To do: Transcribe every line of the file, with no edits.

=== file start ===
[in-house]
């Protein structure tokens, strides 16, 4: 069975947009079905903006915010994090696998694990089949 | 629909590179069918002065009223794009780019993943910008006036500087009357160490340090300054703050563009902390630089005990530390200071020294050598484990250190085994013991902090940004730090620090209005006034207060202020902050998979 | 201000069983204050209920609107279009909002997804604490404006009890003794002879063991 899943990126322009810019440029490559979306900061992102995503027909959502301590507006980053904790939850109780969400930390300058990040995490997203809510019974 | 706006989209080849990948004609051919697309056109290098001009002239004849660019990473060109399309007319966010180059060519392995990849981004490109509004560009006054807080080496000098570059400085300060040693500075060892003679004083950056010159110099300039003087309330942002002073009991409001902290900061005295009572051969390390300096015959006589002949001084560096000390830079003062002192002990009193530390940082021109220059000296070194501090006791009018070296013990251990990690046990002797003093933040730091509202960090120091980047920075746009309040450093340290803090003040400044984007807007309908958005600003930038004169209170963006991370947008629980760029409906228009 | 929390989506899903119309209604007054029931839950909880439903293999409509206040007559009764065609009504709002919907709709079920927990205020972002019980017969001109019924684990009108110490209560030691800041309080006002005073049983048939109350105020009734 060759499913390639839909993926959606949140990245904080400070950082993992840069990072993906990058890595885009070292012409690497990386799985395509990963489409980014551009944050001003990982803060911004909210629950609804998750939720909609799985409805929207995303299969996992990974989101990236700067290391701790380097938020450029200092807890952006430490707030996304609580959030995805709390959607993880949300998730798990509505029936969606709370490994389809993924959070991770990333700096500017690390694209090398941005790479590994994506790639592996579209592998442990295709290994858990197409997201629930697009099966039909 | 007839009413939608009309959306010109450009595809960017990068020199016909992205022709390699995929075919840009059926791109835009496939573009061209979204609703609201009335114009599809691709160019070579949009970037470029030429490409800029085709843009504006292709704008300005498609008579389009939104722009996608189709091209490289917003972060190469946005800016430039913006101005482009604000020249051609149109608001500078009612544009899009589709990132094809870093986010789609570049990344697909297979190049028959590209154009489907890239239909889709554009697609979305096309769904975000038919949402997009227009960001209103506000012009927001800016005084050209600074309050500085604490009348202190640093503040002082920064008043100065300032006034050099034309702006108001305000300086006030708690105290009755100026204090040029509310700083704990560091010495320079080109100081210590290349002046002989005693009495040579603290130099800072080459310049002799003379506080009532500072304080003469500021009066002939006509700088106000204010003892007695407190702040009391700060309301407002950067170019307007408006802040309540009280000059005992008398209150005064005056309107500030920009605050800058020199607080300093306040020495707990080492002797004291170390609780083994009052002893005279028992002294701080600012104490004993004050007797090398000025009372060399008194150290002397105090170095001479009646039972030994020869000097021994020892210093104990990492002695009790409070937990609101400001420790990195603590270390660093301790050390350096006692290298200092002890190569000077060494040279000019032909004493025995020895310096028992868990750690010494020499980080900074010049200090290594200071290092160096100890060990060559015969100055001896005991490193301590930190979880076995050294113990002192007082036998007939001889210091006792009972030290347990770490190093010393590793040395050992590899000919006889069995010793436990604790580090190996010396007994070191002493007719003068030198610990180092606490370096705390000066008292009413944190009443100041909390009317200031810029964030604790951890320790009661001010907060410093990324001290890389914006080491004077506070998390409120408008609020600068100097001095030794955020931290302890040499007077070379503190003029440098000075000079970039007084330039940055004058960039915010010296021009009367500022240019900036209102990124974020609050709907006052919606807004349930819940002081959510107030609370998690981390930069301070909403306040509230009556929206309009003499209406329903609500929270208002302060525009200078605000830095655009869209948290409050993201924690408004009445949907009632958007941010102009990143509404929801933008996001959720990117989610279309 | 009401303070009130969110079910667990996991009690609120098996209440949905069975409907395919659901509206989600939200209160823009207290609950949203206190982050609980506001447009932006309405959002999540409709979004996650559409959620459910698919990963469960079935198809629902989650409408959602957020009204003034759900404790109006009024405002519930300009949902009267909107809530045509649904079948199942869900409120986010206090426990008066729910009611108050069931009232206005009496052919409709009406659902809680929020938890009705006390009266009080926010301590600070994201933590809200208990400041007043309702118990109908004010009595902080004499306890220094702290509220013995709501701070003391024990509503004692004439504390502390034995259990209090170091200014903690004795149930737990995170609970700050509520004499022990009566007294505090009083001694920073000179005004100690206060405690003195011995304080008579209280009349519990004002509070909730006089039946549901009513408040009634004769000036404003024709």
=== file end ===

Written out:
[in-house]
């Protein structure tokens, strides 16, 4: 069975947009079905903006915010994090696998694990089949 | 629909590179069918002065009223794009780019993943910008006036500087009357160490340090300054703050563009902390630089005990530390200071020294050598484990250190085994013991902090940004730090620090209005006034207060202020902050998979 | 201000069983204050209920609107279009909002997804604490404006009890003794002879063991 899943990126322009810019440029490559979306900061992102995503027909959502301590507006980053904790939850109780969400930390300058990040995490997203809510019974 | 706006989209080849990948004609051919697309056109290098001009002239004849660019990473060109399309007319966010180059060519392995990849981004490109509004560009006054807080080496000098570059400085300060040693500075060892003679004083950056010159110099300039003087309330942002002073009991409001902290900061005295009572051969390390300096015959006589002949001084560096000390830079003062002192002990009193530390940082021109220059000296070194501090006791009018070296013990251990990690046990002797003093933040730091509202960090120091980047920075746009309040450093340290803090003040400044984007807007309908958005600003930038004169209170963006991370947008629980760029409906228009 | 929390989506899903119309209604007054029931839950909880439903293999409509206040007559009764065609009504709002919907709709079920927990205020972002019980017969001109019924684990009108110490209560030691800041309080006002005073049983048939109350105020009734 060759499913390639839909993926959606949140990245904080400070950082993992840069990072993906990058890595885009070292012409690497990386799985395509990963489409980014551009944050001003990982803060911004909210629950609804998750939720909609799985409805929207995303299969996992990974989101990236700067290391701790380097938020450029200092807890952006430490707030996304609580959030995805709390959607993880949300998730798990509505029936969606709370490994389809993924959070991770990333700096500017690390694209090398941005790479590994994506790639592996579209592998442990295709290994858990197409997201629930697009099966039909 | 007839009413939608009309959306010109450009595809960017990068020199016909992205022709390699995929075919840009059926791109835009496939573009061209979204609703609201009335114009599809691709160019070579949009970037470029030429490409800029085709843009504006292709704008300005498609008579389009939104722009996608189709091209490289917003972060190469946005800016430039913006101005482009604000020249051609149109608001500078009612544009899009589709990132094809870093986010789609570049990344697909297979190049028959590209154009489907890239239909889709554009697609979305096309769904975000038919949402997009227009960001209103506000012009927001800016005084050209600074309050500085604490009348202190640093503040002082920064008043100065300032006034050099034309702006108001305000300086006030708690105290009755100026204090040029509310700083704990560091010495320079080109100081210590290349002046002989005693009495040579603290130099800072080459310049002799003379506080009532500072304080003469500021009066002939006509700088106000204010003892007695407190702040009391700060309301407002950067170019307007408006802040309540009280000059005992008398209150005064005056309107500030920009605050800058020199607080300093306040020495707990080492002797004291170390609780083994009052002893005279028992002294701080600012104490004993004050007797090398000025009372060399008194150290002397105090170095001479009646039972030994020869000097021994020892210093104990990492002695009790409070937990609101400001420790990195603590270390660093301790050390350096006692290298200092002890190569000077060494040279000019032909004493025995020895310096028992868990750690010494020499980080900074010049200090290594200071290092160096100890060990060559015969100055001896005991490193301590930190979880076995050294113990002192007082036998007939001889210091006792009972030290347990770490190093010393590793040395050992590899000919006889069995010793436990604790580090190996010396007994070191002493007719003068030198610990180092606490370096705390000066008292009413944190009443100041909390009317200031810029964030604790951890320790009661001010907060410093990324001290890389914006080491004077506070998390409120408008609020600068100097001095030794955020931290302890040499007077070379503190003029440098000075000079970039007084330039940055004058960039915010010296021009009367500022240019900036209102990124974020609050709907006052919606807004349930819940002081959510107030609370998690981390930069301070909403306040509230009556929206309009003499209406329903609500929270208002302060525009200078605000830095655009869209948290409050993201924690408004009445949907009632958007941010102009990143509404929801933008996001959720990117989610279309 | 009401303070009130969110079910667990996991009690609120098996209440949905069975409907395919659901509206989600939200209160823009207290609950949203206190982050609980506001447009932006309405959002999540409709979004996650559409959620459910698919990963469960079935198809629902989650409408959602957020009204003034759900404790109006009024405002519930300009949902009267909107809530045509649904079948199942869900409120986010206090426990008066729910009611108050069931009232206005009496052919409709009406659902809680929020938890009705006390009266009080926010301590600070994201933590809200208990400041007043309702118990109908004010009595902080004499306890220094702290509220013995709501701070003391024990509503004692004439504390502390034995259990209090170091200014903690004795149930737990995170609970700050509520004499022990009566007294505090009083001694920073000179005004100690206060405690003195011995304080008579209280009349519990004002509070909730006089039946549901009513408040009634004769000036404003024709």